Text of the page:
Of Presbyterians and Politics
I was a seminary student in the days when there was a conservative caucus within a conservative PCUS presbytery. This was a pre-presbytery meeting at which conservatives decided what would happen at the upcoming meeting without having to deal with those troublesome liberals.
One of my professors was also the stated clerk of the presbytery and a participant in the caucus. He got a fair amount of pleasure from gathering some of “his boys” in his office and telling stories about the personalities and powers in the old denomination.
One day after the caucus meeting, he was sharing a little gossip with some of us about the proceedings. He looked at us with the characteristic twinkle in the eye and wry smile and said of the caucus, “It’s wicked, you know. It’s wicked.” Little did we realize how right he was.
In early years of ministry I was a minister of the new Presbyterian Church in America in the PCA presbytery that succeeded the old PCUS one and encompassed the majority of Presbyterians in area where I had attended seminary. It did not take long before I began to perceive that, though we had separated from the liberals, we had not separated from the politics played by conservatives. Nearly forty years later my observation is that as it was in the beginning, so it is now.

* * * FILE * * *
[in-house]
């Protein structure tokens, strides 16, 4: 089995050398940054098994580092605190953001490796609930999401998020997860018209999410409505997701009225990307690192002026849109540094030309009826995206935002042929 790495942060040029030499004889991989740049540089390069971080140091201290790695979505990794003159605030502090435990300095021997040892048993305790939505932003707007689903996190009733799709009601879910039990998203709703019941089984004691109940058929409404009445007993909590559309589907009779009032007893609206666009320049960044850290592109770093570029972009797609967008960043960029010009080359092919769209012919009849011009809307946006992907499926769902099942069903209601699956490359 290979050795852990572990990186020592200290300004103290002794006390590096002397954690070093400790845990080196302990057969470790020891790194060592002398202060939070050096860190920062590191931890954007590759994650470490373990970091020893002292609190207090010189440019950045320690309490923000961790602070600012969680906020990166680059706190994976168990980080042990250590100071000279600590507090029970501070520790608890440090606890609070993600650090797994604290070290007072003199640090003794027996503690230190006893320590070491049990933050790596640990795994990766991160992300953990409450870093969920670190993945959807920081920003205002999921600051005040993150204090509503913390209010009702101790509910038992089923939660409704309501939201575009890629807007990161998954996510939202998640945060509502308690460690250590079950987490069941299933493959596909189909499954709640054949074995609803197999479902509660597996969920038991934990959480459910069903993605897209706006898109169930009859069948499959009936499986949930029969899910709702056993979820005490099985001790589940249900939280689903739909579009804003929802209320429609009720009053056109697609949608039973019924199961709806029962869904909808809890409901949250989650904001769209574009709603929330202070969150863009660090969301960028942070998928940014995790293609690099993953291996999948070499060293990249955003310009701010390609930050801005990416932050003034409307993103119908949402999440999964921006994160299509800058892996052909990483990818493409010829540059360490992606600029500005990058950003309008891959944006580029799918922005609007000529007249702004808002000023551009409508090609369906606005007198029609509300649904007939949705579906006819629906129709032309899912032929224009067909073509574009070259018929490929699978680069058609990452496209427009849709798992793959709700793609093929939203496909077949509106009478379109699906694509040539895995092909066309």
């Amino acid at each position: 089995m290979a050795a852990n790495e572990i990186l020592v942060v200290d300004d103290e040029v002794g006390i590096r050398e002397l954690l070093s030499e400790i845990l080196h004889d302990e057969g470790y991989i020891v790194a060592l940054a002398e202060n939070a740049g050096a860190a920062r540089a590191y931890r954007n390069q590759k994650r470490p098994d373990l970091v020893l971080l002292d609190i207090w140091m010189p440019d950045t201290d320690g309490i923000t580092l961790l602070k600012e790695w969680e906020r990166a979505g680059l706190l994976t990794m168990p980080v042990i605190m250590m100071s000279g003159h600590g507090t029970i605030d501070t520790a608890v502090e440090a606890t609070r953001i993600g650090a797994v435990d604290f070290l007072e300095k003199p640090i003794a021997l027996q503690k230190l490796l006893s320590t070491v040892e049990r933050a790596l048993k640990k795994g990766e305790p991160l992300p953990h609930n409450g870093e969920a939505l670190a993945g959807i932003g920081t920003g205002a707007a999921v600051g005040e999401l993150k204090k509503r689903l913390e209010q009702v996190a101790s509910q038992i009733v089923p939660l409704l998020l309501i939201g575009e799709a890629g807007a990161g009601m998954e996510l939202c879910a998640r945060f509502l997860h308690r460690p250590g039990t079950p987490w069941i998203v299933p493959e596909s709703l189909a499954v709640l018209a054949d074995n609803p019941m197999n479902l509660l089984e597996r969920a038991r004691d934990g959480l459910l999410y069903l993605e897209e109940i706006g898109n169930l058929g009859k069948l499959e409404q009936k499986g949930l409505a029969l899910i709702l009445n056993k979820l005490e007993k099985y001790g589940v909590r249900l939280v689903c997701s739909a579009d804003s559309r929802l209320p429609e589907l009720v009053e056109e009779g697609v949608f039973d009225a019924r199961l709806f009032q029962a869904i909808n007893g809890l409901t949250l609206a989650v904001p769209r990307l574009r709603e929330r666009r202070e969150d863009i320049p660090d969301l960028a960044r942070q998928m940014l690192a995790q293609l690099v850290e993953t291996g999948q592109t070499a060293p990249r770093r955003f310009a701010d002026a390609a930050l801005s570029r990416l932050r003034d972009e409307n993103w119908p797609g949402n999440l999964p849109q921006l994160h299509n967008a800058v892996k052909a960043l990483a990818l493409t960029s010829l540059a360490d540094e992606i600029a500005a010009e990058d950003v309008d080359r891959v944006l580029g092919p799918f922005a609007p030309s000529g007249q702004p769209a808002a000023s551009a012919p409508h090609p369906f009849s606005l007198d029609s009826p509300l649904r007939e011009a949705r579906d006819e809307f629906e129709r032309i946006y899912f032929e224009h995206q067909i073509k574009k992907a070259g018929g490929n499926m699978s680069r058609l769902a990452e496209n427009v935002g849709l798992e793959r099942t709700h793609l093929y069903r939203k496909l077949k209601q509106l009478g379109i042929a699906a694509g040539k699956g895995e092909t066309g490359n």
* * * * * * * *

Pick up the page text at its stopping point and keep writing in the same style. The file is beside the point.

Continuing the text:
More than twenty years after seminary, when I was about to move from “up north” a Yankee took me aside and said, “You’ll do well up there. You’re a straight shooter, and they like straight shooters.”
What I found when I moved was that there was little intrigue, little arranging behind the scenes. The system worked. Clerks were clerks. Committees were committees. There seemed to be no good ole boy networks. Deliberations occurred on the floor. I, though a unreconstructed Confederate, could actually be heard when I spoke. Arguments mattered. There was less indirection. I never sensed there was "a plan", that people had been "talked to", that the fix was in. Fewer times was I among the losing minority. I still lost, but it was not so hard to take, because all was done above board. I seemed able to make a difference. I found the openness refreshing.
Now I have a question for the ecclesiastical psychologists and sociologists. Why? Why the so obvious differences? Is it something about the cultural differences between Southerners and Northerners? Or the historical experiences of the Northern and Southern Presbyterians? Hodge and Thornwell? Or what?